I met Larry Gross who was the Chapter Coordinator of the AGA. At that time Ing would provide equipment for the Congress, and it would be distributed to clubs at the end of the Congress. Just before the congress ended I ponied up my $35.00 to form the Wings Across Calm Water Go Club, and I went home with six Ing boards and six sets of Ing stones. Evan Behr had given me a fan for helping him during the week by knocking on his door to wake him every morning. (He'd forgotten an alarm clock.) Evan had won the fan in a previous tournament. Evan and I asked someone what the fan said, and they told us it read, "Wings Across Calm Water". I have a sneaking suspicion now that we did not hear him correctly, and it may have actually read "Winds Across Calm Water", which makes a lot more sense when you think about it. Be that as it may, Wings Go Club was born, and it existed for at least a year as a high school go club before it became famous as the first virtual chapter of the AGA with many active members and it's own room on KGS at a time when KGS was just getting started.
I met Bob Felice who introduced me to a piece of technology called the Palm Pilot on which he was recording his tournament games.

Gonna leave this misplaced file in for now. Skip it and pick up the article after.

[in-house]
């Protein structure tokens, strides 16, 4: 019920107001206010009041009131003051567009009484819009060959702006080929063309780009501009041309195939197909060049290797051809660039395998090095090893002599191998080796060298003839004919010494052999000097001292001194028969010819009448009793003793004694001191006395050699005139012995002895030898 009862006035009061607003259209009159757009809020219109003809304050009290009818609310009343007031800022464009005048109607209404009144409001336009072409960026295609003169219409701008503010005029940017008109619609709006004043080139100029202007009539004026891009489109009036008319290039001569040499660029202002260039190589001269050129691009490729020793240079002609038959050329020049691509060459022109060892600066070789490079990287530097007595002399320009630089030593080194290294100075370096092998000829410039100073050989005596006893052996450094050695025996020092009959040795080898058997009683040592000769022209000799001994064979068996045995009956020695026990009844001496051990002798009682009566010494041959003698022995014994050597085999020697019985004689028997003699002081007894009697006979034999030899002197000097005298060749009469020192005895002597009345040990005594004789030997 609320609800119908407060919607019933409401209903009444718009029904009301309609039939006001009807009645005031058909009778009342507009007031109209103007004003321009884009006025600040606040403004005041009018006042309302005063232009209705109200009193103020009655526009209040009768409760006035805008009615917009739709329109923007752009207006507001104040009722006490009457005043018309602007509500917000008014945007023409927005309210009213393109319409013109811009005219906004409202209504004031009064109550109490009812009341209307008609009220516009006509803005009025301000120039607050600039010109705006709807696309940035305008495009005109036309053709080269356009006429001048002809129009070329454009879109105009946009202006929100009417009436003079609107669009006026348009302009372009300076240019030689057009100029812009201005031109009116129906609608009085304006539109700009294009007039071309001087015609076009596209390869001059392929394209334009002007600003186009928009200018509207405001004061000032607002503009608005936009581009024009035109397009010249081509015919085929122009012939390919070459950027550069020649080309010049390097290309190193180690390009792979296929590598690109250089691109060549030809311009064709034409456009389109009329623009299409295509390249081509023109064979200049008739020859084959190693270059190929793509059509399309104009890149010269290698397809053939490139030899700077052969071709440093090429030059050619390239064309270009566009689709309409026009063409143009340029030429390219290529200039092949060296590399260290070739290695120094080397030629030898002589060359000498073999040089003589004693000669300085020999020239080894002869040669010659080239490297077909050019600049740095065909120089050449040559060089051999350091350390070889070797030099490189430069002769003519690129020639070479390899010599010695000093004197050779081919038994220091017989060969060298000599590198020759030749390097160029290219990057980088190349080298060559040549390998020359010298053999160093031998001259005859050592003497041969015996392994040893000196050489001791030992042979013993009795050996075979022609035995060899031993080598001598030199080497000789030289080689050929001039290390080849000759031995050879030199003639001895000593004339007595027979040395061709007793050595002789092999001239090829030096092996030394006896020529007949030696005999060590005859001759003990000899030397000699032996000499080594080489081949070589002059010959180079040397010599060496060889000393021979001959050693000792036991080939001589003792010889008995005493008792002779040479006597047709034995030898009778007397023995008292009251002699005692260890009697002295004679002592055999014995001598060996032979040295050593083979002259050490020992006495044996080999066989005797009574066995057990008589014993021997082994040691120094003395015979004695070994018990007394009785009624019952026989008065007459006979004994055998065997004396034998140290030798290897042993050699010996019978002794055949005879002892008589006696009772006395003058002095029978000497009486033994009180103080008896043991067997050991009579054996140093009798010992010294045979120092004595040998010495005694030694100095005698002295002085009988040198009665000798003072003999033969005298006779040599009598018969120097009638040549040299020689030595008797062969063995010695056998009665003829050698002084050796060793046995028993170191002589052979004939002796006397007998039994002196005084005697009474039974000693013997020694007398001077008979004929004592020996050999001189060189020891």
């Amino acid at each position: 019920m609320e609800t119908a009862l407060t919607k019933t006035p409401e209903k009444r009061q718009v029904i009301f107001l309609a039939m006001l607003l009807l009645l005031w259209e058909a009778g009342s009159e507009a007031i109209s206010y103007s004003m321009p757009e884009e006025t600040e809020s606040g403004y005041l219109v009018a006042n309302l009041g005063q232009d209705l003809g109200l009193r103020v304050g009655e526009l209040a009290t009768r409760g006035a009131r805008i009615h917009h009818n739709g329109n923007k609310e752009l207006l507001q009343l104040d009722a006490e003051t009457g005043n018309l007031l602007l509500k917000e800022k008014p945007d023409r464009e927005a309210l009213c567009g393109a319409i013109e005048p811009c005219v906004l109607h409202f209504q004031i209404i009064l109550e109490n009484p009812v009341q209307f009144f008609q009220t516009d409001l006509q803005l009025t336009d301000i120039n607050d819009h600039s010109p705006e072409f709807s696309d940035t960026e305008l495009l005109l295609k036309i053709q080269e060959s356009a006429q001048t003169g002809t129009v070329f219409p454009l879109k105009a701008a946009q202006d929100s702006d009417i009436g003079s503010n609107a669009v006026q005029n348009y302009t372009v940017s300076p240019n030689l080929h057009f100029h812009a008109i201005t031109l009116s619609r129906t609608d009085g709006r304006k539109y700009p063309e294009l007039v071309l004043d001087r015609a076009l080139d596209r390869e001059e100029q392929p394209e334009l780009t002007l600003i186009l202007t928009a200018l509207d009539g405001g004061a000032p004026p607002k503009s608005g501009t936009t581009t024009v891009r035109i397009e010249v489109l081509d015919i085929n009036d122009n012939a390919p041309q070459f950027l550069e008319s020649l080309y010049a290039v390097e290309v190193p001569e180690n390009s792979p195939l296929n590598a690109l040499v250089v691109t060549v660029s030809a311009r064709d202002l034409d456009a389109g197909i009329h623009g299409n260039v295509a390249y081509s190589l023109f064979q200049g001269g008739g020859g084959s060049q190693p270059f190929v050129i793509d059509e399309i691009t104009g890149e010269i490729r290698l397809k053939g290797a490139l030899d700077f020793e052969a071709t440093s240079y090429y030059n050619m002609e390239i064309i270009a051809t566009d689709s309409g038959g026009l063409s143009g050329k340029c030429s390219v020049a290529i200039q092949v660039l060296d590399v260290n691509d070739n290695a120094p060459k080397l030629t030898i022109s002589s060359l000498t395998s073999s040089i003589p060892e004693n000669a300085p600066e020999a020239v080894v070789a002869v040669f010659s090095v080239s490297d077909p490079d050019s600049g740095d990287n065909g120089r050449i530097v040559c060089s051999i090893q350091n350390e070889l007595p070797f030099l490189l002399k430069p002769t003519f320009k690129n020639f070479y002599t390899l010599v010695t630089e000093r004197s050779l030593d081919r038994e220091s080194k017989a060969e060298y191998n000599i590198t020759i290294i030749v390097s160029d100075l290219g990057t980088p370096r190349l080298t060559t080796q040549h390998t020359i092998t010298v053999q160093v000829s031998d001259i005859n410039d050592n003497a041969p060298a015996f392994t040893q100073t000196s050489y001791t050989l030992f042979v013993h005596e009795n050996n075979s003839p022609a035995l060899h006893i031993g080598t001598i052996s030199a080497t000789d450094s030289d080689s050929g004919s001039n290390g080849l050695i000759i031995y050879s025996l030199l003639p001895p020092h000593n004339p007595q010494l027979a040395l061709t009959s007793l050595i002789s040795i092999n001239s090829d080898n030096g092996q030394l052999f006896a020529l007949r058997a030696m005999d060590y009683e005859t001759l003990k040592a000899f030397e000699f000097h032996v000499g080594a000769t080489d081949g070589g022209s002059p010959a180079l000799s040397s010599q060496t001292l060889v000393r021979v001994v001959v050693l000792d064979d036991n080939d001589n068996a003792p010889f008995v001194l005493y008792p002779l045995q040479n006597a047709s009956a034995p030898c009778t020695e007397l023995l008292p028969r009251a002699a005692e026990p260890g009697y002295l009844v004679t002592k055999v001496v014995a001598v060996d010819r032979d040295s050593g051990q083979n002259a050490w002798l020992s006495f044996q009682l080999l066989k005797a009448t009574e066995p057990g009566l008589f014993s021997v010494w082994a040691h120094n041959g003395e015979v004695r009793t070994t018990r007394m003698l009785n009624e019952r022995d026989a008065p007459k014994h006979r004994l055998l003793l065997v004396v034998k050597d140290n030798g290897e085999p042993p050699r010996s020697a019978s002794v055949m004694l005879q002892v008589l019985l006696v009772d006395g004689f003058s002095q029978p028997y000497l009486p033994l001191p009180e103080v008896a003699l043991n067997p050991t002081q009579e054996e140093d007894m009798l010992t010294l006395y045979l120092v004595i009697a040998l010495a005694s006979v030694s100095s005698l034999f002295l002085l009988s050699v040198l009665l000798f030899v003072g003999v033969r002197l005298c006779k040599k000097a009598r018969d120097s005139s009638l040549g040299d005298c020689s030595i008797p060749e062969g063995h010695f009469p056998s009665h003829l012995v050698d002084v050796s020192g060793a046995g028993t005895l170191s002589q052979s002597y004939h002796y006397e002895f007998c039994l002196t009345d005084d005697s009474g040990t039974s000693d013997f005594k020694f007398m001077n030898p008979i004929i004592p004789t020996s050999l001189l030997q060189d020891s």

I met Gus Garcia who was selling sheets of stickers with numbers on them which people were using to record their tournament games by peeling off the stickers and attaching them to a paper kifu. Lots of people were using them, including me. This would have been a big technological leap if it had not been for the Palm Pilot. As it was, the stickers ended up being a technological stumble of sorts. It was a good product, but its time was going to be short lived. I asked Gus about a discount on a box of 500 sheets of go stickers because I liked them so much. He was willing to let me have a box for $400.00, which was a 20% discount over purchasing the sheets individually. But I took a good hard look at the Palm Pilot, which for the same cost, could do so much more. It was no contest. I bought the Pilot immediately after returning from the Congress. I no longer needed stickers, and a long love affair with small devices had begun leading me eventually to the Tablet PC, and then to the iPad, and eventually to the iPhone.